12. Segment Reporting
We have identified two reportable segments: (1) real estate and (2) observatory. Our real estate segment includes all activities related to the ownership, management, operation, acquisition, redevelopment, repositioning and disposition of our real estate assets. Our observatory segment includes the operation of the 86th and 102nd floor observatories at the Empire State Building. These two lines of businesses are managed separately because each business requires different support infrastructures, provides different services and has dissimilar economic characteristics such as investments needed, stream of revenues and marketing strategies. We account for intersegment sales and transfers as if the sales or transfers were to third parties, that is, at current market prices. We include our historical construction operation in "Other," and it includes all activities related to providing construction services to tenants and to other entities within and outside our company. As of March 27, 2015, we no longer solicited new business for our construction management business. We completed all projects that were in progress.

The following tables provide components of segment profit for each segment for the three and nine months ended September 30, 2015 and 2014 (amounts in thousands):


25



 
 
Three Months Ended September 30, 2015
 
 
Real Estate
 
Observatory
 
Other
 
Intersegment Elimination
 
Total
Revenues:
 
 
 
 
 
 
 
 
 
 
Rental revenue
 
$
110,903

 
$

 
$

 
$

 
$
110,903

Intercompany rental revenue
 
20,828

 

 

 
(20,828
)
 

Tenant expense reimbursement
 
23,096

 

 

 

 
23,096

Observatory revenue
 

 
35,702

 

 

 
35,702

Construction revenue
 

 

 

 

 

Third-party management and other fees
 
618

 

 

 

 
618

Other revenue and fees
 
5,460

 

 

 

 
5,460

Total revenues
 
160,905

 
35,702

 

 
(20,828
)
 
175,779

Operating expenses:
 
 
 
 
 
 
 
 
 
 
Property operating expenses
 
41,664

 

 

 

 
41,664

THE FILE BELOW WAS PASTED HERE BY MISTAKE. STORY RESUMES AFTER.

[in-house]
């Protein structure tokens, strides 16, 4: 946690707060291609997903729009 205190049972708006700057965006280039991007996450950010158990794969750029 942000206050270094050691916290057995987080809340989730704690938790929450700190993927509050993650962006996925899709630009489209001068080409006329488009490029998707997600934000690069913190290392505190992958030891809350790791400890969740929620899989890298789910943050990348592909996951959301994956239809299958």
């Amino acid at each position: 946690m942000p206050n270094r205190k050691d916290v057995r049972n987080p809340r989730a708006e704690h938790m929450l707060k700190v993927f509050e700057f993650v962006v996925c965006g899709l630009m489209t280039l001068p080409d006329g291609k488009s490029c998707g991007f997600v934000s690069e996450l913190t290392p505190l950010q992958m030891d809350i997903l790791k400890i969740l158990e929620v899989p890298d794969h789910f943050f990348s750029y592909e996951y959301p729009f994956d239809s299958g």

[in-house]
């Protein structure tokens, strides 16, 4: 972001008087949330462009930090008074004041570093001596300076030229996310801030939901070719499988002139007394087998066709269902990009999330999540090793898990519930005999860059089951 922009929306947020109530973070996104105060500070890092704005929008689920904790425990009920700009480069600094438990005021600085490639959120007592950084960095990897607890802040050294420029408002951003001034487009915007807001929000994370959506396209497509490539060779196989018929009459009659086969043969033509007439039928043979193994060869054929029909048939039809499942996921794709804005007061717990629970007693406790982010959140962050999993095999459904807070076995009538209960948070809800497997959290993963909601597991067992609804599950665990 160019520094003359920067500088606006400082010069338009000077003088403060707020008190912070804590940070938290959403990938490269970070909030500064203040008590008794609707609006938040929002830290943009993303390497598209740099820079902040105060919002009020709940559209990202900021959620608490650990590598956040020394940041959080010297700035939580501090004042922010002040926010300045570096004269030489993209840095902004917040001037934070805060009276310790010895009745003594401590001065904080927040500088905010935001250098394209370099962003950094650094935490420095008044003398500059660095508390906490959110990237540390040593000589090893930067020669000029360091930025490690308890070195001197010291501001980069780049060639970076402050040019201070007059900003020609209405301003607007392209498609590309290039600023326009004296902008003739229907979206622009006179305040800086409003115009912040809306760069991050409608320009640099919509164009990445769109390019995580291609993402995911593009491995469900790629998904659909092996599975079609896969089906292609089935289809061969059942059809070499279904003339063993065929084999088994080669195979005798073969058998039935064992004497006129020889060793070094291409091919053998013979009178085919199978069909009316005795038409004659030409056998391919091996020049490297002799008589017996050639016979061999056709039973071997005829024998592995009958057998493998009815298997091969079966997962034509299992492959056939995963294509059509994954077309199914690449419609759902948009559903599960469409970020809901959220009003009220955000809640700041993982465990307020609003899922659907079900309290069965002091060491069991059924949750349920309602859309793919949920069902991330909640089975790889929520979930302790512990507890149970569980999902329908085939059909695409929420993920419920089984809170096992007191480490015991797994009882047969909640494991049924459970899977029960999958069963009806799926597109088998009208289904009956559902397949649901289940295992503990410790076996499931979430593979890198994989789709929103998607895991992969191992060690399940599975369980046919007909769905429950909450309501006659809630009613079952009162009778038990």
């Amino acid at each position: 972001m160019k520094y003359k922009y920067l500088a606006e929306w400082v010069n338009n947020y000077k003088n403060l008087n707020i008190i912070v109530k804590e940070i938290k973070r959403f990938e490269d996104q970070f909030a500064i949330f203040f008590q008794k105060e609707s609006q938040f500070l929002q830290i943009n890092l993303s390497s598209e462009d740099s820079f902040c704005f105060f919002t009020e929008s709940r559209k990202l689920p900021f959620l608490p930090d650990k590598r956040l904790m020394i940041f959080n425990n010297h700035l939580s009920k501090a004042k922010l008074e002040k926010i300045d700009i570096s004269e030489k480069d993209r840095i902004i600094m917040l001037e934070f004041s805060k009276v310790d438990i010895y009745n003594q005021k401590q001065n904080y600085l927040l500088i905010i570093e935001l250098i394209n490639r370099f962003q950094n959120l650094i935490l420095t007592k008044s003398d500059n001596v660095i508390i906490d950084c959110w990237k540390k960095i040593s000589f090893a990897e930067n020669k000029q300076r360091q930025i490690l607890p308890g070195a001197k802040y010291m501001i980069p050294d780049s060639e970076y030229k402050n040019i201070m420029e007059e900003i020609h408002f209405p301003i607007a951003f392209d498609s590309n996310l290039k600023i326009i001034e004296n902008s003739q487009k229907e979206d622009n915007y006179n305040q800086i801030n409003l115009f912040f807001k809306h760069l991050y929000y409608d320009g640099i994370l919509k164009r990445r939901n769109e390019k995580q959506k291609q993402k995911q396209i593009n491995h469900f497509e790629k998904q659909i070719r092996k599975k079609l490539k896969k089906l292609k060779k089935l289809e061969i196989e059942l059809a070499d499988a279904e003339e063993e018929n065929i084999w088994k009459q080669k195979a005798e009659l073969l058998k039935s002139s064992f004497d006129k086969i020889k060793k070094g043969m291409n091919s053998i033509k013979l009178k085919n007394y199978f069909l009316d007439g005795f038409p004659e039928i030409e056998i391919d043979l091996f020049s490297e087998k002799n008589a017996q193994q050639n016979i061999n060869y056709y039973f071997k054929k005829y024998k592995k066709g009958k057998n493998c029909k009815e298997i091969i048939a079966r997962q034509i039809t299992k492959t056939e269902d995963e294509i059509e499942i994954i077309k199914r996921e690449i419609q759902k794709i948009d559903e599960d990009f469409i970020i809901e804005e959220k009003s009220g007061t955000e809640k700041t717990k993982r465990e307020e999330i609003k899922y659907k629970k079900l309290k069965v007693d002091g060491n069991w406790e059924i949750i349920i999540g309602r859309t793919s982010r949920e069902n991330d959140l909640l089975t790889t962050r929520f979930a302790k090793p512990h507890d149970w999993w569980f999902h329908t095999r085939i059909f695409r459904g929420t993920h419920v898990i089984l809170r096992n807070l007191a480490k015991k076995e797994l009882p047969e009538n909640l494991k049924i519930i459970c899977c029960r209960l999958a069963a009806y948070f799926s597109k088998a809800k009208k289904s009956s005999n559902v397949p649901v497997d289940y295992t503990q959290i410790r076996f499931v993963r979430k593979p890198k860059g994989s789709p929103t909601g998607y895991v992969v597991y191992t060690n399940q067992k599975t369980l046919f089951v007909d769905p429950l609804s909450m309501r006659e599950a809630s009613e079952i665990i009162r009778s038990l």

Intercompany rent expense
 

 
20,828

 

 
(20,828
)
 

Ground rent expense
 
2,331

 

 

 

 
2,331

Marketing, general, and administrative expenses
 
10,182

 

 

 

 
10,182

Observatory expenses
 

 
7,284

 

 

 
7,284

Construction expenses
 

 

 

 

 

Real estate taxes
 
23,613

 

 

 

 
23,613

Acquisition expenses
 
193

 

 

 

 
193

Depreciation and amortization
 
45,072

 
97

 

 

 
45,169

Total operating expenses
 
123,055

 
28,209

 

 
(20,828
)
 
130,436

Total operating income
 
37,850

 
7,493

 

 

 
45,343

Interest expense
 
(16,680
)
 

 

 

 
(16,680
)
Income before income taxes
 
21,170

 
7,493

 

 

 
28,663

Income tax expense
 
(474
)
 
(2,104
)
 

 

 
(2,578
)
Net income
 
$
20,696

 
$
5,389

 
$

 
$

 
$
26,085

Segment assets
 
$
3,070,234

 
$
235,937

 
$
2,596

 
$

 
$
3,308,767

Expenditures for segment assets
 
$
39,915

 
$
187

 
$

 
$

 
$
40,102




26



 
 
Three Months Ended September 30, 2014
 
 
Real Estate
 
Observatory
 
Other
 
Intersegment Elimination
 
Total
Revenues:
 
 
 
 
 
 
 
 
 
 
Rental revenue
 
$
106,152

 
$

 
$

 
$

 
$
106,152

Intercompany rental revenue
 
19,986

 

 

 
(19,986
)
 

Tenant expense reimbursement
 
20,034

 

 

 

 
20,034

Observatory revenue
 

 
35,684

 

 

 
35,684

Construction revenue
 

 

 
7,292

 
(1,488
)
 
5,804

Third-party management and other fees
 
561

 

 

 

 
561

Other revenue and fees
 
1,206

 

 

 

 
1,206

Total revenues
 
147,939

 
35,684

 
7,292

 
(21,474
)
 
169,441

Operating expenses:
 
 
 
 
 
 
 
 
 
 
Property operating expenses
 
38,291

 

 

 

 
38,291

Intercompany rent expense
 

 
19,986

 

 
(19,986
)
 

Ground rent expense
 
2,066

 

 

 

 
2,066

Marketing, general, and administrative expenses
 
10,071

 

 

 

 
10,071

Observatory expenses
 

 
7,109

 

 

 
7,109

Construction expenses
 

 

 
7,355

 
(1,260
)
 
6,095

Real estate taxes
 
21,870

 

 

 

 
21,870

Acquisition expenses
 
2,647

 

 

 

 
2,647

Depreciation and amortization
 
37,797

 
79

 
4

 

 
37,880

Total operating expenses
 
112,742

 
27,174

 
7,359

 
(21,246
)
 
126,029

Total operating income (loss)
 
35,197

 
8,510

 
(67
)
 
(228
)
 
43,412

Interest expense
 
(17,674
)
 

 

 

 
(17,674
)
Income (loss) before income taxes
 
17,523

 
8,510

 
(67
)
 
(228
)
 
25,738

Income tax expense
 
(94
)
 
(2,857
)
 
(53
)
 

 
(3,004
)
Net income (loss)
 
$
17,429

 
$
5,653

 
$
(120
)
 
$
(228
)
 
$
22,734

Segment assets
 
$
3,038,363

 
$
255,081

 
$
8,572

 
$

 
$
3,302,016

Expenditures for segment assets
 
$
422,175

 
$
99

 
$

 
$

 
$